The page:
Eweje's interest in modeling the human body inspired him to join the Parker lab as a freshman. (Photo by Eliza Grinnell/SEAS Communications)

How did you get involved with the Harvard Society of Black Scientists and Engineers?

The Harvard Society of Black Scientists and Engineers was the first organization I turned to, pretty much from the moment I arrived on campus. I became a freshman representative after a few weeks, and took a role in the leadership my sophomore year, eventually becoming president during my junior year. For me, it’s been great to be part of a community that I can turn to both for guidance and advice on academics and my career. My confidence in pursuing a research career has been significantly influenced by the people I’ve met in that organization.

What have been some of the biggest successes of the organization?

We’ve been able to get a lot of students to attend national conferences. It’s an immensely valuable opportunity, not only from a networking point of view, but particularly for students who don’t often get a chance to find people who look like them who are working in these fields. We’ve also been able to foster a community of students from all years and all science and engineering concentrations, and help them develop potentially useful connections.

What’s been rewarding about your involvement with the National Society of Black Scientists and Engineers?

Creating that community has been really valuable and rewarding for me. Being a part of this community of intelligent, successful black scientists and engineers, that’s something that I can’t speak enough about. Outside of that, I think having the opportunity to tangibly aid those people I’m connected to and contributing to their success or career goals has been really rewarding as well.

At a Harvard Society of Black Scientists and Engineers p-set night, Eweje and his peers collaborate to solve problems. (Photo by Eliza Grinnell/SEAS Communications)

Tell us about your involvement with the Kuumba Singers.

I’ve been a part of the Kuumba Singers for my entire time at Harvard. We sing music from throughout the African diaspora. That could be music from the gospel tradition, but also music that originates from the continent of Africa. We sing some R&B songs, too. Kuumba places a huge emphasis on community, which is another thing that really appealed to me. It’s not just a musical space, it’s a group of people who enjoy spending time together. Kuumba is where I’ve developed my closest friendships. And beyond that, I think I’ve also developed as a person, thinking about issues of racial inequality and how that history is expressed in the music we sing.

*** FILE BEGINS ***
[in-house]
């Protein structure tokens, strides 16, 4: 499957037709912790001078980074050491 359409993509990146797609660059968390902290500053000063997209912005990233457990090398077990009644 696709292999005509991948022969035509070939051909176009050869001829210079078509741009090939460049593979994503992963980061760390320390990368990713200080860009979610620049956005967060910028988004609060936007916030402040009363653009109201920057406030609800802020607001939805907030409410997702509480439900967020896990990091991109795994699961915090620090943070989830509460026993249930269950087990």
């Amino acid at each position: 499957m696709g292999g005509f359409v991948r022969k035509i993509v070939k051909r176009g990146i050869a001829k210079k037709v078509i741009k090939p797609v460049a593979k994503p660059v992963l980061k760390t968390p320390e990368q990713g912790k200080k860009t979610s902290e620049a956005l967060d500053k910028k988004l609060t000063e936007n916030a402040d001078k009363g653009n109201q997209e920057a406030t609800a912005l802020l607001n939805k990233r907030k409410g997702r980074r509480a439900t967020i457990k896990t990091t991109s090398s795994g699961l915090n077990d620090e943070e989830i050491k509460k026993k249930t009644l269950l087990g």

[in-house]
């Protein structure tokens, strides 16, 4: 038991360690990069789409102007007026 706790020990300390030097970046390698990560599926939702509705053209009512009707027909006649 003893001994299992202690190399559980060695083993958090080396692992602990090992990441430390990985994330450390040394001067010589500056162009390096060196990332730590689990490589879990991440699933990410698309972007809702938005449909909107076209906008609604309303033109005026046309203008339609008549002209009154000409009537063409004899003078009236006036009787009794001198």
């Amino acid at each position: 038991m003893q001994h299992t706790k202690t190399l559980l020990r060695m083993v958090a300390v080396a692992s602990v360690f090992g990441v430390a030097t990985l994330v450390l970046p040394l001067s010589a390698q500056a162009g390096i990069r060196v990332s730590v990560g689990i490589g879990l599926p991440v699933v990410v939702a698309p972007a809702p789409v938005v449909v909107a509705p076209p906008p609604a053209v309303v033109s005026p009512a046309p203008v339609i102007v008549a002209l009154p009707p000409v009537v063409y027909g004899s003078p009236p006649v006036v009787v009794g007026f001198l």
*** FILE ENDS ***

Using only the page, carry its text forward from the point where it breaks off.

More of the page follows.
Has music always been a passion of yours?

I’ve been making music pretty much my entire life. I started playing the piano when I was 7 years old. In high school, I started playing jazz music on the saxophone, too. I don’t often perform, but for me, music has always been therapeutic. I enjoy being able to calmly make music and recreate the sounds that I enjoy on my own. I really appreciate having the ability to hear a song and look up some chords and just play it out, being able to listen to it and make it my own.

What are your plans for after graduation?

After graduation, I’ll be enrolling in an M.D./Ph.D. program. My hope is that pursuing these two degrees will put me in a position to eventually pursue a research career at the intersection of medicine and engineering. I’d hope to gain a professorship or an academic position in an engineering department, while continuing to practice so I can bring my clinical expertise into my research efforts within engineering. I think that the intersection of medicine and engineering is where a lot of the most pressing medical issues will be solved.